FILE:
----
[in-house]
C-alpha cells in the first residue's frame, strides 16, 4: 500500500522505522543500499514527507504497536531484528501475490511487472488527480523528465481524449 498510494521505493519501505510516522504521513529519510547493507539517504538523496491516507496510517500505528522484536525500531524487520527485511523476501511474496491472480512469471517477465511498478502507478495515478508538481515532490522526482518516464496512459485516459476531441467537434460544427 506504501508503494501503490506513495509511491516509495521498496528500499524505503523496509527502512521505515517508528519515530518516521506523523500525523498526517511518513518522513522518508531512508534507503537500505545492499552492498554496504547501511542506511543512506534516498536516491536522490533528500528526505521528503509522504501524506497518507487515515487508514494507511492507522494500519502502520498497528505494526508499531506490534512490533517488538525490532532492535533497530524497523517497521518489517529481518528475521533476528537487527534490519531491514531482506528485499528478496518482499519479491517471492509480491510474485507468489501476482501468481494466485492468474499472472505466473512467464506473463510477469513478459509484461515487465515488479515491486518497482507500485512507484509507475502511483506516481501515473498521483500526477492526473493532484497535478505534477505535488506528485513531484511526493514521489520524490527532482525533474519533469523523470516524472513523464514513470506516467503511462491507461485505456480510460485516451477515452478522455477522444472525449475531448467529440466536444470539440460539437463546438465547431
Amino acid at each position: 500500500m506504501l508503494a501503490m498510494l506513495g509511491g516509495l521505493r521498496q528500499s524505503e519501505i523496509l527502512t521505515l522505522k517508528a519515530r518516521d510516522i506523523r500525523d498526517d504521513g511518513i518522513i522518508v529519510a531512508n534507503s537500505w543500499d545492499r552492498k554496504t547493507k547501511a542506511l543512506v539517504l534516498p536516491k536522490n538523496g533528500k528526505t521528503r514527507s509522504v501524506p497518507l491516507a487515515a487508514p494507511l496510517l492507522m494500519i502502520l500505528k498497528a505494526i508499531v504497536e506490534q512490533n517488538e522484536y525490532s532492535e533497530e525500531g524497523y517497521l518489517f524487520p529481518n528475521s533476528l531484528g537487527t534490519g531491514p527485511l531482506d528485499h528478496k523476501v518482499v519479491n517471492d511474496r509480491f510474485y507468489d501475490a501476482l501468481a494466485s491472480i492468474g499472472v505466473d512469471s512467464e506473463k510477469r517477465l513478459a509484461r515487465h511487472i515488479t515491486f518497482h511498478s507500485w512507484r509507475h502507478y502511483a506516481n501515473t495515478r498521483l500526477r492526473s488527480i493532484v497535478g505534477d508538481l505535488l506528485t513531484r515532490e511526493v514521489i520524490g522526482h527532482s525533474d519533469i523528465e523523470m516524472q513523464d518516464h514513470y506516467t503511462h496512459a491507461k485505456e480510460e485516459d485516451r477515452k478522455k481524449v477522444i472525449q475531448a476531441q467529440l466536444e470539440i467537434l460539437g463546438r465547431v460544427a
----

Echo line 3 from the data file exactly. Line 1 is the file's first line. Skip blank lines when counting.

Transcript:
Amino acid at each position: 500500500m506504501l508503494a501503490m498510494l506513495g509511491g516509495l521505493r521498496q528500499s524505503e519501505i523496509l527502512t521505515l522505522k517508528a519515530r518516521d510516522i506523523r500525523d498526517d504521513g511518513i518522513i522518508v529519510a531512508n534507503s537500505w543500499d545492499r552492498k554496504t547493507k547501511a542506511l543512506v539517504l534516498p536516491k536522490n538523496g533528500k528526505t521528503r514527507s509522504v501524506p497518507l491516507a487515515a487508514p494507511l496510517l492507522m494500519i502502520l500505528k498497528a505494526i508499531v504497536e506490534q512490533n517488538e522484536y525490532s532492535e533497530e525500531g524497523y517497521l518489517f524487520p529481518n528475521s533476528l531484528g537487527t534490519g531491514p527485511l531482506d528485499h528478496k523476501v518482499v519479491n517471492d511474496r509480491f510474485y507468489d501475490a501476482l501468481a494466485s491472480i492468474g499472472v505466473d512469471s512467464e506473463k510477469r517477465l513478459a509484461r515487465h511487472i515488479t515491486f518497482h511498478s507500485w512507484r509507475h502507478y502511483a506516481n501515473t495515478r498521483l500526477r492526473s488527480i493532484v497535478g505534477d508538481l505535488l506528485t513531484r515532490e511526493v514521489i520524490g522526482h527532482s525533474d519533469i523528465e523523470m516524472q513523464d518516464h514513470y506516467t503511462h496512459a491507461k485505456e480510460e485516459d485516451r477515452k478522455k481524449v477522444i472525449q475531448a476531441q467529440l466536444e470539440i467537434l460539437g463546438r465547431v460544427a